Do you know about Wunderkammern, Cabinets of Wonder? Earliest examples were mini-museums for natural history objects–shells, bones, rocks, leaves, feathers. They could hold anything about which one was curious–hence, their other names, “Cabinets of Curiosities,” or “curio cabinets.” I like “cabinet of wonder” better; “curiosity” can mean “odd or strange” and “curios” can descend to the diminished status of trinkets and knick-knacks. A “cabinet of wonder” holds your attention, seeds the imagination, excites possibilities.
Cabinets of wonder came to mind this week, because I’ve just had hardwood flooring installed throughout the main floor of my home, and I had to empty all of the rooms to get it done–even my precious study. There’s nothing like new flooring to make old walls look dingy, so I followed behind with fresh paint. My north-facing study is now clothed in “Nautica White,” and boy, are these walls bare! I mean, really bare!
That’s kind of nice, though, because I have a blank canvas to work with. The pictures, books and memorabilia that I took down had been around me so long that I had stopped seeing them. There’s no inspiration in that!
Look around you a moment and see what your surroundings bring to mind. Are you closed in? Do you have a window you can gaze out, so your thoughts are encouraged to take flight? Do favorite objects encourage sentiment, adventure, reflection?
When creative thought matters, the environment matters, too. Space, light, color, sound, texture, and content all make a difference. Our visual environment, in particular, can wake up our imaginations and keep them producing.
I do two things in my study: I research my family’s genealogy, and I write about Emilie Loring. The genealogy corner is ready–notebooks, scanner, charts, maps, and a few objects to keep my curiosity percolating.
The rest of the room is for Emilie Loring. The books I wrote about last week in “Our Selves in Our Libraries” (See it here) fill the corner behind me. One quick swivel, and I’m in their midst. If I need to read awhile, I have a deep, swivel rocker and a good reading light. A catamaran-striped rug (blue and white, of course!) lets me pretend my study is in Maine, where it ought to be.
But what shall I put on my walls? Where do my thoughts want to travel? What will get me over the finish line on Emilie Loring’s biography? (No, I already decided against a checkered flag.)
I start with a framed quotation that my eldest sister (a quilter) gave me:
“Every experience deeply felt in life needs to be passed along–whether it be through words and music, chiseled in stone, painted with a brush, or sewn with a needle…” Thomas Jefferson
Emilie Loring’s books profoundly influenced me, and learning about her life deepened the experience. When inspiration lags on the biography, Jefferson reminds me that the hand-off is all-important.
I bought this Boston mug the first time I visited the city. I remember how excited I was to be where Emilie had lived, to discover each bit of information, and to first realize how much of her life she had written into her books. My mug brings back that “first time” feeling and also reminds me how far I have come.
The brass eagle was a gift from Emilie’s grandson Selden. It sat atop the ensign staff on the Lorings’ boat, the Sally Blanchard. The bird and the boat both suggest forward movement, and the origin of the gift is deeply personal–symbolic of Emilie, of course, but also of the relationships I’ve enjoyed with her family. “Let’s get going!” the eagle says to me.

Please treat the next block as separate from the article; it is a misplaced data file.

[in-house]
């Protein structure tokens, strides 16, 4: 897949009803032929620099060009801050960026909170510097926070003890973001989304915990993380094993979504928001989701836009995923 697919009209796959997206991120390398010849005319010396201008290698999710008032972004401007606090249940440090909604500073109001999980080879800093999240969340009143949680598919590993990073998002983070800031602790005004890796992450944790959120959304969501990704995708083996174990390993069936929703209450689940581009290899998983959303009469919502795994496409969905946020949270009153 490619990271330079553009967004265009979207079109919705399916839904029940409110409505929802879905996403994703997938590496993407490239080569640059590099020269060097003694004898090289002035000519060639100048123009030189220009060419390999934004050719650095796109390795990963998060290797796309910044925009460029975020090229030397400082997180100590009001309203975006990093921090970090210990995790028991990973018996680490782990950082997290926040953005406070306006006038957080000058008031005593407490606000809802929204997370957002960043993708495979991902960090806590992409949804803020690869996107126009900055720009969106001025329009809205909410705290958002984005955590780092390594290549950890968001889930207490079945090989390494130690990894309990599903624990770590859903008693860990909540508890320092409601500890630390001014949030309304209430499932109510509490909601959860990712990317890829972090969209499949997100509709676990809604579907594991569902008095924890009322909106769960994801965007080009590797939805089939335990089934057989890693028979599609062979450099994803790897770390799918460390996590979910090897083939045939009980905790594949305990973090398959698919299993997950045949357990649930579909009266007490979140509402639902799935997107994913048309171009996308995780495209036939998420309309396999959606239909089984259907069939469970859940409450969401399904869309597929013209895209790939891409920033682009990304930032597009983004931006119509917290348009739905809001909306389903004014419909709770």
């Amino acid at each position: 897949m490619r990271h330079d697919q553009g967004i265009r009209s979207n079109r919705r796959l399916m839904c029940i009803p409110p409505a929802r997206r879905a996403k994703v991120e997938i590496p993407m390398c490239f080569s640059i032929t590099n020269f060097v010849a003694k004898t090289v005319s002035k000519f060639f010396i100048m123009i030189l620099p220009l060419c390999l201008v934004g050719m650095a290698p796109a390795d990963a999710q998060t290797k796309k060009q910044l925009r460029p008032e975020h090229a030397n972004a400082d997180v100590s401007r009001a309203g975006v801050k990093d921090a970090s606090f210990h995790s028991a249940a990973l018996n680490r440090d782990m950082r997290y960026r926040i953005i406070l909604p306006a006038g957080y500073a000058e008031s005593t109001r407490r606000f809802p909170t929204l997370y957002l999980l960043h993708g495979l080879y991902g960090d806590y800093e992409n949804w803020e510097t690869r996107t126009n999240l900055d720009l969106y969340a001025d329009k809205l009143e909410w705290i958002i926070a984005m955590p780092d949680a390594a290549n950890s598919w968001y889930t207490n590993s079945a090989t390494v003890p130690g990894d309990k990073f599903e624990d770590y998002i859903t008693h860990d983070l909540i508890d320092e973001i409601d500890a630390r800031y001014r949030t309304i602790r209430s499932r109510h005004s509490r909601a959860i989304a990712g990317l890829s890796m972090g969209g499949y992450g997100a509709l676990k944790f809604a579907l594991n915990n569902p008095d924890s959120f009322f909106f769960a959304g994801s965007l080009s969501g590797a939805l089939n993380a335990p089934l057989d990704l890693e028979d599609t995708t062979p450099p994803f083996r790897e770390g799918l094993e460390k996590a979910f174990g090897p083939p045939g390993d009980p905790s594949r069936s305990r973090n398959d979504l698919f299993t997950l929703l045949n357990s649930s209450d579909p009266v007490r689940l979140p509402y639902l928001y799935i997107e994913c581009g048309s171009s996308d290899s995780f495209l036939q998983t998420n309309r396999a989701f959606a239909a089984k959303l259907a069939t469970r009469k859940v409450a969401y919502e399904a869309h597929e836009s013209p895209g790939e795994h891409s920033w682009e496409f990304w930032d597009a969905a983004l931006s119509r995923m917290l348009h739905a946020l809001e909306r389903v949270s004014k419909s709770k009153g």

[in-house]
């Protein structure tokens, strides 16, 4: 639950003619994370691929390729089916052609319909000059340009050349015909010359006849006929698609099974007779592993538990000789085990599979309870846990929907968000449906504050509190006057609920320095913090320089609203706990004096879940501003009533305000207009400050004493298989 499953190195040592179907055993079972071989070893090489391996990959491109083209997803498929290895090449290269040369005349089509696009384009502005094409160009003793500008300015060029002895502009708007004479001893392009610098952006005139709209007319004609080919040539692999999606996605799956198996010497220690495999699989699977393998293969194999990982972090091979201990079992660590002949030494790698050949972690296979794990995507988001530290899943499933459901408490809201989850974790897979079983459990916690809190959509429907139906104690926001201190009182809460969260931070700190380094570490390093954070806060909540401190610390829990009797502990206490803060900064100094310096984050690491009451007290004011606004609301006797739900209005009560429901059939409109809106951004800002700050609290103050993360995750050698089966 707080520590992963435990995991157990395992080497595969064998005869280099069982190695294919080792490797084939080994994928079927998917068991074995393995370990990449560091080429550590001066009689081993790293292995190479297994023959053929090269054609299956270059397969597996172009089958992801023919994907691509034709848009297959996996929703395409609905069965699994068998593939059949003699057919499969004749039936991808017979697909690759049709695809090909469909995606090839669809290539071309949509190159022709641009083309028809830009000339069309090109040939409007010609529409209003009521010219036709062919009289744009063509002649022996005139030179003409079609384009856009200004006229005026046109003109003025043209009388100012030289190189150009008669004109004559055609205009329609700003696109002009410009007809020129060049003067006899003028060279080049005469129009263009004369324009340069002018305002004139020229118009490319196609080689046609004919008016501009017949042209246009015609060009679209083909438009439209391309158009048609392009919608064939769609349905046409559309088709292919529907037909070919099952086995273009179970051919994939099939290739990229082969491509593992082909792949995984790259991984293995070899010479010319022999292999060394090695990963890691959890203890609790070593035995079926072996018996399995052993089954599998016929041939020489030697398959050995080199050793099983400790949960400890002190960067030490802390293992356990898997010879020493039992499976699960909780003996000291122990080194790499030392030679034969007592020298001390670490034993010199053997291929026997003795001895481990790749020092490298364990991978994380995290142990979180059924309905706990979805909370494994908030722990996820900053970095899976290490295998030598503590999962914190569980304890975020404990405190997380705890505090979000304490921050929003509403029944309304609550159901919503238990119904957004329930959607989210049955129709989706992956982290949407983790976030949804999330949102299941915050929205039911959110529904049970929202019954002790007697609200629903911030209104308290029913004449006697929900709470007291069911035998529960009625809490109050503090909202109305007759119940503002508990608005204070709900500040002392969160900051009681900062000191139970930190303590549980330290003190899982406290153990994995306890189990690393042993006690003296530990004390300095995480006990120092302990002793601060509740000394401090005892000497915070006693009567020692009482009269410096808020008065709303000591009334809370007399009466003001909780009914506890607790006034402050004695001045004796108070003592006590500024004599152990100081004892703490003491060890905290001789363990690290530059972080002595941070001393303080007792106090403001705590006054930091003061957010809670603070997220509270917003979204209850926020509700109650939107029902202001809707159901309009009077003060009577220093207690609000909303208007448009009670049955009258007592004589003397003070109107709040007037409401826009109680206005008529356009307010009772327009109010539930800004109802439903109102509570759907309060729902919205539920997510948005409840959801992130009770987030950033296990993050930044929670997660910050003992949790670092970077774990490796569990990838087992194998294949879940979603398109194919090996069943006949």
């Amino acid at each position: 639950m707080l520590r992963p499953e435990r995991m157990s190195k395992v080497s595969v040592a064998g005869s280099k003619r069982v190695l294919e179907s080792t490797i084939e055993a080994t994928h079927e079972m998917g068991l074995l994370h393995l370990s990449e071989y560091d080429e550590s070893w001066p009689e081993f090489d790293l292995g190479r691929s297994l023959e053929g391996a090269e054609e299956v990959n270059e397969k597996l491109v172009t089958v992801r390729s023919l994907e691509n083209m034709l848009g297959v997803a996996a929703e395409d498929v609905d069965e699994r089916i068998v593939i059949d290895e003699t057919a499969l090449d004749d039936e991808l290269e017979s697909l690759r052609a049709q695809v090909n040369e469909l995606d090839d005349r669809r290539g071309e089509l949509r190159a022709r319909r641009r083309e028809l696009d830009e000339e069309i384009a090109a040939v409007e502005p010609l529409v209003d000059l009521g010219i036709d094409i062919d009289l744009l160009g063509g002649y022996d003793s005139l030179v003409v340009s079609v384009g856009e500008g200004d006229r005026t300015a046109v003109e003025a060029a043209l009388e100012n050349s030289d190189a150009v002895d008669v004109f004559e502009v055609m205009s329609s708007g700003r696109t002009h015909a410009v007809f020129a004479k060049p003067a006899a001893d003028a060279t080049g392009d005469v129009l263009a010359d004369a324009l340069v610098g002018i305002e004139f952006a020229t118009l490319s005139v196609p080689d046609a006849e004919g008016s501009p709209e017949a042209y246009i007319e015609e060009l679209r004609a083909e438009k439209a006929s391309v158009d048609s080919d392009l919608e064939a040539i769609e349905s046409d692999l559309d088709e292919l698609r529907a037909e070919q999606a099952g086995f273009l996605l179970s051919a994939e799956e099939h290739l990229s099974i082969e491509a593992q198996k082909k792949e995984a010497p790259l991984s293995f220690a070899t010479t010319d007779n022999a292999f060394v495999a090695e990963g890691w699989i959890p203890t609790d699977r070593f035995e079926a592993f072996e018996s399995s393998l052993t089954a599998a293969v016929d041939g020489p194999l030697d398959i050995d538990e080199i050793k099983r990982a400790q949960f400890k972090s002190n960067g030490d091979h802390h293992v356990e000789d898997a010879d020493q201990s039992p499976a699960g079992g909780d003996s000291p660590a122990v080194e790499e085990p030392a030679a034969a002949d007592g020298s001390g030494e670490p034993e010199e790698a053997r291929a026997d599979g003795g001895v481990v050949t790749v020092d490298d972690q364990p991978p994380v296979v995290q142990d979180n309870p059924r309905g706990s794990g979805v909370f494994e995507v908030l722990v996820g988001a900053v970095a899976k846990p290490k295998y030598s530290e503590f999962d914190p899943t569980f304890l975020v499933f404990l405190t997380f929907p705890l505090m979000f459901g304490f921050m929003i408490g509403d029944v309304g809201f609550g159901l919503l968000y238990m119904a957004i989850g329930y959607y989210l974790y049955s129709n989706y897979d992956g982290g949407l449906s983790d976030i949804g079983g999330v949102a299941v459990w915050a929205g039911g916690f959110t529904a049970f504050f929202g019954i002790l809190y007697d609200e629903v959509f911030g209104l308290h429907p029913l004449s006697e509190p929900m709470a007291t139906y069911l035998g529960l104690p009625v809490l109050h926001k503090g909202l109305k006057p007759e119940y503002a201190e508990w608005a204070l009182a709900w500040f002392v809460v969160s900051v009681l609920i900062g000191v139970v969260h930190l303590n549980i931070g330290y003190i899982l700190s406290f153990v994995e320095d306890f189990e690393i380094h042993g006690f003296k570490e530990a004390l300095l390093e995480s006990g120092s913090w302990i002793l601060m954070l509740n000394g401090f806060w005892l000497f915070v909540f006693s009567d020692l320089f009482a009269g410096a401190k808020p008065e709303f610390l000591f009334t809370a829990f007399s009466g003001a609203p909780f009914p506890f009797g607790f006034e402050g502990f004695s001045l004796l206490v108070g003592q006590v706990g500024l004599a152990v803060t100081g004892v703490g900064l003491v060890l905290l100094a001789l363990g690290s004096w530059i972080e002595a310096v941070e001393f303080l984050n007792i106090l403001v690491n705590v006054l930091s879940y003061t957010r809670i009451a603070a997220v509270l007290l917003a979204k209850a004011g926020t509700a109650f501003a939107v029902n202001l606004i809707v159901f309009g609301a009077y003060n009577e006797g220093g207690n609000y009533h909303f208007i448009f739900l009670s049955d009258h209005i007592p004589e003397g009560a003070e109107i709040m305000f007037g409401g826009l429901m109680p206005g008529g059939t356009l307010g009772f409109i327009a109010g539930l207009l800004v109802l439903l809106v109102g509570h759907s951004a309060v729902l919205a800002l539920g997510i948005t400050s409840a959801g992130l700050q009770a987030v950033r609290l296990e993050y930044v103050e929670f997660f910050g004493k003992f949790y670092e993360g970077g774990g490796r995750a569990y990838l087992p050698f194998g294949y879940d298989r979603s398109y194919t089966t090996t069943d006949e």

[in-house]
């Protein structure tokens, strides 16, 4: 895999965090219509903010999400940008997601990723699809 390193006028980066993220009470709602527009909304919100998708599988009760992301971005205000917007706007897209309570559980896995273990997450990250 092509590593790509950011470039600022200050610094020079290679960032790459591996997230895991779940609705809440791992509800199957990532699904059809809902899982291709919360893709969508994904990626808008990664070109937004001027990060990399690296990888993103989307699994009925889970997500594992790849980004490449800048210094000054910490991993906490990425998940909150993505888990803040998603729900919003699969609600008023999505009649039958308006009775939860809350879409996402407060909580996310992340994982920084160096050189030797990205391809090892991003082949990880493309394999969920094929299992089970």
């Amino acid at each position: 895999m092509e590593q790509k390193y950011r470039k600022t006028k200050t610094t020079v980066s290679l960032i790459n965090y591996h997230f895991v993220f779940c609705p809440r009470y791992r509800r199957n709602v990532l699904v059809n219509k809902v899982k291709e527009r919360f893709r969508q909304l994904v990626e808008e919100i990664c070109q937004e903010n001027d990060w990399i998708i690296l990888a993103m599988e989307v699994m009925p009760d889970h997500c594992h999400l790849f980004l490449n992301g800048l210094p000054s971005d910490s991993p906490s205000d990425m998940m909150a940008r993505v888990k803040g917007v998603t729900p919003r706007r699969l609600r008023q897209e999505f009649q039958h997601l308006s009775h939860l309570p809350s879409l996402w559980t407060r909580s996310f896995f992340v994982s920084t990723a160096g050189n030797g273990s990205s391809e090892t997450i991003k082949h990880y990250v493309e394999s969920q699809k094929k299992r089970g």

Clara Endicott Sears’ tiny book, The Power Within, has traveled the country with me, and Emilie read her copy daily. I don’t have to open it to be reminded of Clara’s note on the title page, “This little volume must radiate serenity and happiness in order to fulfill its mission.” Serenity, happiness, the power within… Those are nice reminders. So are the Owen sisters’ photograph of Blue Hill from Emilie’s shore (ca. 1910) and my framed invitation to tea at Arcady!
Here are two more gifts from Selden and Tuulikki. The poster was from the Jordan Marsh department store in Boston. Wouldn’t it have been amazing to stand in line at one of her book signings? The photograph with her signature below, “Sincerely yours, Emilie Loring,” was taken at the height of her career. Those direct eyes, her determined mouth and chin, her four strands of pearls–all testify to her description of successful authorship:
“Work, work, work! With plenty of steam behind it.”
I add sea glass because… well, because I love it, but also because it was a happy, unexpected discovery in this process. My jars of sea glass take me instantly to “my” beach in Blue Hill, let me feel the breeze off the Bay and smell the briny kelp that we all know from her books. If my walls are to be a “cabinet of wonder,” sea glass must surely be part of it.
After all of these additions to my “cabinet,” I’m afraid I still have quite a lot of white wall left, and maybe that’s a good thing. If you’re a writer, maybe you, too, feel a thrill when you have a brand-new, white page before you, ready for whatever you decide to put on it. There’s freedom in it–and an invitation.
I’ll go with the “negative space” for now. If I find something else that needs to be included, that’s where it goes.
My last addition goes on the floor. It’s my door stop.
I got it on the beach near York, Maine, where Emilie Loring wrote To Love and To Honor. If you know about beach rocks, you may know that the ones with a stripe that goes all the way around it are considered lucky. Some people call them “wishing rocks” and say that if you trace the stripe with your finger and make a wish, it will come true. Just having it in your pocket as you make a wish is enough for others, and the version told first to me was that it brought good luck to the owner, wish or no.
As I push toward the biography’s finish line, I don’t mind giving the rock a chance.